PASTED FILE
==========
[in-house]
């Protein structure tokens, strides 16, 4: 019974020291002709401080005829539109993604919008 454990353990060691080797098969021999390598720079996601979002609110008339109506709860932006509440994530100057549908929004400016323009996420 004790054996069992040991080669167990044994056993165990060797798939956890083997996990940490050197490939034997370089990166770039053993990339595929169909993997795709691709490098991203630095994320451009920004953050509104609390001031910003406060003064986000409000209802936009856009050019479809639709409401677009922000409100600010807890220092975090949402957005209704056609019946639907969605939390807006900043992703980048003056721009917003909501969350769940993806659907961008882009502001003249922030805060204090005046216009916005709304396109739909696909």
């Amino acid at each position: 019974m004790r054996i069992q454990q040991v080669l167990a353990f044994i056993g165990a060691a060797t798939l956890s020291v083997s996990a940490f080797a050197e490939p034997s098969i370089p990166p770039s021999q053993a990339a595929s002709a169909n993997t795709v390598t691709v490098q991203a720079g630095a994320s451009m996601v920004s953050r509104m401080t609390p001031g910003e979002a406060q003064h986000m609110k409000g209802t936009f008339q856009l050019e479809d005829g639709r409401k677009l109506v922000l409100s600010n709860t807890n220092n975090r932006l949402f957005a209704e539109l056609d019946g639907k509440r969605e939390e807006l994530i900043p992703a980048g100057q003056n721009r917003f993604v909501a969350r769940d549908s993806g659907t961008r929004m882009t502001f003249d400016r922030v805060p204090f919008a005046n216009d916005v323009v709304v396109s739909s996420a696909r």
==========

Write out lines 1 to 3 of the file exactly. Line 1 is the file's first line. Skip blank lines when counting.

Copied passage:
[in-house]
């Protein structure tokens, strides 16, 4: 019974020291002709401080005829539109993604919008 454990353990060691080797098969021999390598720079996601979002609110008339109506709860932006509440994530100057549908929004400016323009996420 004790054996069992040991080669167990044994056993165990060797798939956890083997996990940490050197490939034997370089990166770039053993990339595929169909993997795709691709490098991203630095994320451009920004953050509104609390001031910003406060003064986000409000209802936009856009050019479809639709409401677009922000409100600010807890220092975090949402957005209704056609019946639907969605939390807006900043992703980048003056721009917003909501969350769940993806659907961008882009502001003249922030805060204090005046216009916005709304396109739909696909």
């Amino acid at each position: 019974m004790r054996i069992q454990q040991v080669l167990a353990f044994i056993g165990a060691a060797t798939l956890s020291v083997s996990a940490f080797a050197e490939p034997s098969i370089p990166p770039s021999q053993a990339a595929s002709a169909n993997t795709v390598t691709v490098q991203a720079g630095a994320s451009m996601v920004s953050r509104m401080t609390p001031g910003e979002a406060q003064h986000m609110k409000g209802t936009f008339q856009l050019e479809d005829g639709r409401k677009l109506v922000l409100s600010n709860t807890n220092n975090r932006l949402f957005a209704e539109l056609d019946g639907k509440r969605e939390e807006l994530i900043p992703a980048g100057q003056n721009r917003f993604v909501a969350r769940d549908s993806g659907t961008r929004m882009t502001f003249d400016r922030v805060p204090f919008a005046n216009d916005v323009v709304v396109s739909s996420a696909r």